I recently read an interesting post by a non-member couple and their visit to Kirtland. IMO, their contrast of the Kirtland temple (Community of Christ) tour guides and the missionaries at the LDS-owned sites was cringe-worthy and brings up a few questions about how we as church members respond to (non-investigative) questions.
Here’s what these non-LDS visitors had to say about our missionaries:
They were pushy, rude, and ignorant whereas the woman with the Community of Christ was helpful, friendly, and knowledgeable.
Their post also describes an interesting discourse between the visitor and a missionary in which the missionary continually resorted to testifying rather than answering questions. Now, I know that testifying is used to bring in the spirit, and to invite people to come to Christ. But, is this the best approach with visitors to a historical landmark who are requesting historical information? Isn’t this like the caution from October 2007 General Conference that “there is a difference between interest and mere curiosity” (Elder Ballard).
So, why do non-LDS people visit LDS sites?
- Because they are interested in history.
- Because someone in their party dragged them along to this boring historical site or promised them ice cream afterwards.
- Because they are curious about or interested in the church.
- Maybe they know someone who is LDS or have family who are LDS.
- Maybe they are investigating the church.
- Maybe they are associated with a splinter group of the church (esp. in Kirtland).
- Maybe they are antagonistic toward the church, although I can think of better ways to spend your vacation if so.
- Because they took a wrong turn when they were trying to get to the world’s biggest ball of twine. Boy, are these guys going to be disappointed!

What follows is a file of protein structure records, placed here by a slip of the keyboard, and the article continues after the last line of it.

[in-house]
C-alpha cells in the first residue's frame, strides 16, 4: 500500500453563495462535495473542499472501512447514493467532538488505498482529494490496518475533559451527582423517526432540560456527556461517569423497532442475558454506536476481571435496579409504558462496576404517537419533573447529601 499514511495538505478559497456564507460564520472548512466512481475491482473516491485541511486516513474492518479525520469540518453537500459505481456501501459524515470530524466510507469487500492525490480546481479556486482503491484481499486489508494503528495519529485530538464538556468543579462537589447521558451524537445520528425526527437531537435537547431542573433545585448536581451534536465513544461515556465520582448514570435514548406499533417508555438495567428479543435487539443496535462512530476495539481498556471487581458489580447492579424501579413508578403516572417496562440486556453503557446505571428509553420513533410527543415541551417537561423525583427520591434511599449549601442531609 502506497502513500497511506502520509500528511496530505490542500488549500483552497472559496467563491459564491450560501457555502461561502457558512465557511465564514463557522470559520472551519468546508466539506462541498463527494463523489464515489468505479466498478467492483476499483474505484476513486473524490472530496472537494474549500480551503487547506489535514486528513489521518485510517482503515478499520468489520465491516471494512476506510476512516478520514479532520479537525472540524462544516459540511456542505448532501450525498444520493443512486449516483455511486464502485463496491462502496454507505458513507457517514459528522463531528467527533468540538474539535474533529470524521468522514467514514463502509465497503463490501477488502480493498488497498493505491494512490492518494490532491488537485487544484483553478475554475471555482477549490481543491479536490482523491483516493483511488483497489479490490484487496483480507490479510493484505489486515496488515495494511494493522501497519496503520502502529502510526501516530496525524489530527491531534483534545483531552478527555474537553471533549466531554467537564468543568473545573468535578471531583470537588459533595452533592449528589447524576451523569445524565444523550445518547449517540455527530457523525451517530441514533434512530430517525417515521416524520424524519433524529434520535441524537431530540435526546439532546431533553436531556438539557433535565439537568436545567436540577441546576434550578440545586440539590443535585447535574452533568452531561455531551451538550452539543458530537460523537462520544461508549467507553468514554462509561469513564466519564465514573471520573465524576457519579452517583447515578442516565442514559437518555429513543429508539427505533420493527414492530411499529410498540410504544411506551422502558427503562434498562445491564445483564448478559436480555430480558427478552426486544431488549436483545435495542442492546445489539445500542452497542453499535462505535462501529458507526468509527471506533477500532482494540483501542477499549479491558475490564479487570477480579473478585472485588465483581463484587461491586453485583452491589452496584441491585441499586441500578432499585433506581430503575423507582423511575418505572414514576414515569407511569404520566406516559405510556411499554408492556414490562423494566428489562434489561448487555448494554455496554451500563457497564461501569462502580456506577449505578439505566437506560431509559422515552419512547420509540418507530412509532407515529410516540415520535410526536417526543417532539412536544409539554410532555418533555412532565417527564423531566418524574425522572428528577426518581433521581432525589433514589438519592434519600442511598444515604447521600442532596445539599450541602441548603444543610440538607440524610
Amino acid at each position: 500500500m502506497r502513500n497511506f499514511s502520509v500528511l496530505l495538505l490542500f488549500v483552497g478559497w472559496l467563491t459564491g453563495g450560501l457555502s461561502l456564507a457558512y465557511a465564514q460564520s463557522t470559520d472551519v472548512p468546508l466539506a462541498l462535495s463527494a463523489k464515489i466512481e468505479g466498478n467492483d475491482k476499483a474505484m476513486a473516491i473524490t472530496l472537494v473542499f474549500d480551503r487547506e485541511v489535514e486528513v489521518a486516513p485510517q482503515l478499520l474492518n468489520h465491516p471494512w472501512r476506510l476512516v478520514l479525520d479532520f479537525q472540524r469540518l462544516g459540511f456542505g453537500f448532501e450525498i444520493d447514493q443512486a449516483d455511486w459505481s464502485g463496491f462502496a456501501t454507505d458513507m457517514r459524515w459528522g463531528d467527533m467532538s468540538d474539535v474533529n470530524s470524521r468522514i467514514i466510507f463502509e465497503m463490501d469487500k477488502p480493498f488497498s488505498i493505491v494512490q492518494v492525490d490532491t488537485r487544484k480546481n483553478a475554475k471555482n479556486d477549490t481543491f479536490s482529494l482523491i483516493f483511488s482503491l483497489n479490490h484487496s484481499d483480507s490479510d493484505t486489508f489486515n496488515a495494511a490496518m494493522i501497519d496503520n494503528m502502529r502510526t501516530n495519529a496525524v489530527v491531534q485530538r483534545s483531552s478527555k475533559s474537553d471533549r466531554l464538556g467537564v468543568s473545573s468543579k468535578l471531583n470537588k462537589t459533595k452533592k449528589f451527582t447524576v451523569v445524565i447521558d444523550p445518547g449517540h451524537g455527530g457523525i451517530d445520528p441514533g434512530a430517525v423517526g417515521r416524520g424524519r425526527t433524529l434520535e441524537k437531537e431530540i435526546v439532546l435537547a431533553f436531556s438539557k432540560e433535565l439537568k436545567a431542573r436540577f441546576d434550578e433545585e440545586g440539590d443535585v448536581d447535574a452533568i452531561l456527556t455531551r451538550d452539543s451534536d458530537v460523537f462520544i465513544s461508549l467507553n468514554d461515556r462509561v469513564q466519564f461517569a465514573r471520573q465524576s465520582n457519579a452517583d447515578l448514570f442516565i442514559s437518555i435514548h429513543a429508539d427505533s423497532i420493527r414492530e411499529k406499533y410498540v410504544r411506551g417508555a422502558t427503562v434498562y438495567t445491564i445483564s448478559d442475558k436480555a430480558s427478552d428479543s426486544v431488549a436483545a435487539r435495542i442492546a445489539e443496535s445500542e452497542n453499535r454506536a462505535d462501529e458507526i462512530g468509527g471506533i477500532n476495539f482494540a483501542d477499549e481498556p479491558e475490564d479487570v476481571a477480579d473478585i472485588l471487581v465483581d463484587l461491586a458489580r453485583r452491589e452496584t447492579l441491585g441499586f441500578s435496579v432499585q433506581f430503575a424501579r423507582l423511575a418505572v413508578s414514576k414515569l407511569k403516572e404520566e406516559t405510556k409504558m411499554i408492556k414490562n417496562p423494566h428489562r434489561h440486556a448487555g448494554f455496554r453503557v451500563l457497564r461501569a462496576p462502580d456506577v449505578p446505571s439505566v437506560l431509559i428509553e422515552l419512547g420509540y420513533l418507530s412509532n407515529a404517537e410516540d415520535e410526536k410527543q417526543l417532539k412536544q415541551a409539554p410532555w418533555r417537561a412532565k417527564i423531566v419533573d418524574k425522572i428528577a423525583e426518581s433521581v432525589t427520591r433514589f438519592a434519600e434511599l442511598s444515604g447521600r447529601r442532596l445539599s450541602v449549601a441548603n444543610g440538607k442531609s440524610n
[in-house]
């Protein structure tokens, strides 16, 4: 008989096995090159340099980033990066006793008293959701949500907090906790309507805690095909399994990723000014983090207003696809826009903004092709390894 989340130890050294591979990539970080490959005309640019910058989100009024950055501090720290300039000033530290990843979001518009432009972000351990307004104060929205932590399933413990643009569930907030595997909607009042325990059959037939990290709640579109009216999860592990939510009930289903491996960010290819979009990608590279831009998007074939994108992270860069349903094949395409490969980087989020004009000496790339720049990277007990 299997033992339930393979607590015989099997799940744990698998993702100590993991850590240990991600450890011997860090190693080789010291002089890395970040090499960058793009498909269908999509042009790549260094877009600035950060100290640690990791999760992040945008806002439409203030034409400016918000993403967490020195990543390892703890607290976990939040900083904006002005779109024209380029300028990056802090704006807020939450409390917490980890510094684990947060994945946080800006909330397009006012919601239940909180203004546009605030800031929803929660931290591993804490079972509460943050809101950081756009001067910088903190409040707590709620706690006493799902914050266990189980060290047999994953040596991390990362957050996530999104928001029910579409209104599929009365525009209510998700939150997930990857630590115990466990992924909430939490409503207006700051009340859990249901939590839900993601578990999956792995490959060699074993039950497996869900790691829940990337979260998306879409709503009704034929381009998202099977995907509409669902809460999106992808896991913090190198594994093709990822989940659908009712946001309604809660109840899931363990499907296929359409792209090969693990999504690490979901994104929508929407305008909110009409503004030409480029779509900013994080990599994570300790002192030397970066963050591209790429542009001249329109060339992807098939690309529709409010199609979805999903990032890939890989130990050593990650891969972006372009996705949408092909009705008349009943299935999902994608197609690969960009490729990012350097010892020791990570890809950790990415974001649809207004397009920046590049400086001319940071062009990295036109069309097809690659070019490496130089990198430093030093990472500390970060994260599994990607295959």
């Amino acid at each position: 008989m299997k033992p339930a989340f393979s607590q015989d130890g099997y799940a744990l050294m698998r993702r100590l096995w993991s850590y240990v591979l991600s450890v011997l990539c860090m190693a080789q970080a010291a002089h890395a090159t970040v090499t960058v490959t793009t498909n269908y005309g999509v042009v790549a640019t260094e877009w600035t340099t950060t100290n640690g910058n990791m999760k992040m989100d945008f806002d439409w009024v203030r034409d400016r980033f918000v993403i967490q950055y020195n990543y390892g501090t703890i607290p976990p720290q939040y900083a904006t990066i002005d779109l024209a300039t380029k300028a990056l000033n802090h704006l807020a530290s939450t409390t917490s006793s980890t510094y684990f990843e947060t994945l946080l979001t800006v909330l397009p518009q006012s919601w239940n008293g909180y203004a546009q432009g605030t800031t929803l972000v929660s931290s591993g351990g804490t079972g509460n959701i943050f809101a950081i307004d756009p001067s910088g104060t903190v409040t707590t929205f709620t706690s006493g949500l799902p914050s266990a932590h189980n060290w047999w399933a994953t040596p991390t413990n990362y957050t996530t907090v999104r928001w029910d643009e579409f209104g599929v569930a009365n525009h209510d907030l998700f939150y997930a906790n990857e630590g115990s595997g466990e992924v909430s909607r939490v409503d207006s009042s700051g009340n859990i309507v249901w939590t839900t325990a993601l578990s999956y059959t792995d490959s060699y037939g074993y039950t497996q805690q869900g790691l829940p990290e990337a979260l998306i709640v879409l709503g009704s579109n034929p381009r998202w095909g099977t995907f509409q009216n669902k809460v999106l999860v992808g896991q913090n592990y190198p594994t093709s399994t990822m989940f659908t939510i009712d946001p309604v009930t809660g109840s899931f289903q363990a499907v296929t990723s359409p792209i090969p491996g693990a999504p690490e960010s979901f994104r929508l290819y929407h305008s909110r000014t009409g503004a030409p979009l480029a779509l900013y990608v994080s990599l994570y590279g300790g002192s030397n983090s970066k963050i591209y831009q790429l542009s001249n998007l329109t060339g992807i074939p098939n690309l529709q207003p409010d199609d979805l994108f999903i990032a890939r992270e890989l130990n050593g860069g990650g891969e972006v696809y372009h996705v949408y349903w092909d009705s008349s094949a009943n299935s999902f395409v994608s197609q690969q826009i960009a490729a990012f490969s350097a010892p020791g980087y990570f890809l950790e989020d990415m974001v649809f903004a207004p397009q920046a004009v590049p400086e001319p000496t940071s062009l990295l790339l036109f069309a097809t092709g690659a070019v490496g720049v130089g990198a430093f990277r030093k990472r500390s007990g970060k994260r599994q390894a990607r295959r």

Of those groups, I suppose it is possible that any of them might become interested if they feel the spirit. Maybe. However, it’s probably equally likely that most of the non-LDS visitors will want historical information as they often do at Temple Square.
All proselyting faiths have a certain schtick and it varies from denomination to denomination and over time within a faith. But are historical sites best manned with proselyting missionaries?
When I was in Kirtland about 5 years ago, the historical sites run by the church were newly re-opened, and I found the LDS guides to be very knowledgeable about the history. They were all older married couples. The contrast I encountered was that in the Kirtland temple, the tour guides de-emphasized the visitation of the Savior to the temple and the other spiritual manifestations that both our faiths believe took place there, although when asked, they did point those things out. The CoC presentation seemed very politically correct to me, extremely non-confrontational, and very mainstream Christian. The guides were scholarly and polite. I asked the CoC tour guide what denominations the visitors were, and she said about 90% were LDS.
The LDS sites emphasized the spiritual aspects (what revelations were received, where the Savior was seen, etc.), but when I asked questions about the archeology and the layout of the village, they were still very knowledgeable. They also spontaneously offered to lead hymns or prayers or have moments of silence, which frankly made me feel a little uncomfortable (did I look like I wanted to burst into song?), but there were no non-LDS in our group so I am not sure how that would have been perceived by others.
So, what do you think? Are we hectoring unsuspecting tourists with our constant testifying and creating dissonance for future dialog? Or are we on the right track and the CoC tour guides are just being too politically correct? Discuss.